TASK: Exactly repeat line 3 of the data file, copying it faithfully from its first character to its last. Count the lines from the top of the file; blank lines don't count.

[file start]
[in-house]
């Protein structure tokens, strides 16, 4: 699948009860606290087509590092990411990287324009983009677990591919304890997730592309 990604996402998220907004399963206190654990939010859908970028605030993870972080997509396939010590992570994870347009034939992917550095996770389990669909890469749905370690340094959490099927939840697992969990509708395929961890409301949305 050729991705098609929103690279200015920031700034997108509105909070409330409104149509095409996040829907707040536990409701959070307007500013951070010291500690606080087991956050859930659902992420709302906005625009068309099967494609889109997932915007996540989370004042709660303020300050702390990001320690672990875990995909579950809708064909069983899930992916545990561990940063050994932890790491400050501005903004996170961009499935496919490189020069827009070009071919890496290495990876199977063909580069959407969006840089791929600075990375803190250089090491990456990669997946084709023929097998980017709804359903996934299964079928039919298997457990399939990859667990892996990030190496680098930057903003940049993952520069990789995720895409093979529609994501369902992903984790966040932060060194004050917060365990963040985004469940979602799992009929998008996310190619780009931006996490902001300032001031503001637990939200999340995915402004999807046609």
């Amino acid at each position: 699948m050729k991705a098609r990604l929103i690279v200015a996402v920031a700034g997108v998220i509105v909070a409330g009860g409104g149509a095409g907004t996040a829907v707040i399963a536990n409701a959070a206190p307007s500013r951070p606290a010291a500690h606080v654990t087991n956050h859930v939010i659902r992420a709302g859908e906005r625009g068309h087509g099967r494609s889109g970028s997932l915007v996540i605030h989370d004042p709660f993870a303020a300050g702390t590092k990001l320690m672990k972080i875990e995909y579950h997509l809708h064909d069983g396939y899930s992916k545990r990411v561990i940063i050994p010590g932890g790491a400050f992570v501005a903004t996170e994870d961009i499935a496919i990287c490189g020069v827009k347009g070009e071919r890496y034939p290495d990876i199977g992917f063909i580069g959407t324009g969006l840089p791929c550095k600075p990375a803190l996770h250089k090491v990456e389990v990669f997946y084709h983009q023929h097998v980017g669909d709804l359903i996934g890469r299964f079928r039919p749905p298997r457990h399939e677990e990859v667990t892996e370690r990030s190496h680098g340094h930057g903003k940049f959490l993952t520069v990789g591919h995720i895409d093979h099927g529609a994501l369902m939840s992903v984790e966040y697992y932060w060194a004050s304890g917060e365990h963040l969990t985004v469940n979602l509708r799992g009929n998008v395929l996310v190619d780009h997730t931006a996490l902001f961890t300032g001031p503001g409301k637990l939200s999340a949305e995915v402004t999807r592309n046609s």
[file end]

């Amino acid at each position: 699948m050729k991705a098609r990604l929103i690279v200015a996402v920031a700034g997108v998220i509105v909070a409330g009860g409104g149509a095409g907004t996040a829907v707040i399963a536990n409701a959070a206190p307007s500013r951070p606290a010291a500690h606080v654990t087991n956050h859930v939010i659902r992420a709302g859908e906005r625009g068309h087509g099967r494609s889109g970028s997932l915007v996540i605030h989370d004042p709660f993870a303020a300050g702390t590092k990001l320690m672990k972080i875990e995909y579950h997509l809708h064909d069983g396939y899930s992916k545990r990411v561990i940063i050994p010590g932890g790491a400050f992570v501005a903004t996170e994870d961009i499935a496919i990287c490189g020069v827009k347009g070009e071919r890496y034939p290495d990876i199977g992917f063909i580069g959407t324009g969006l840089p791929c550095k600075p990375a803190l996770h250089k090491v990456e389990v990669f997946y084709h983009q023929h097998v980017g669909d709804l359903i996934g890469r299964f079928r039919p749905p298997r457990h399939e677990e990859v667990t892996e370690r990030s190496h680098g340094h930057g903003k940049f959490l993952t520069v990789g591919h995720i895409d093979h099927g529609a994501l369902m939840s992903v984790e966040y697992y932060w060194a004050s304890g917060e365990h963040l969990t985004v469940n979602l509708r799992g009929n998008v395929l996310v190619d780009h997730t931006a996490l902001f961890t300032g001031p503001g409301k637990l939200s999340a949305e995915v402004t999807r592309n046609s």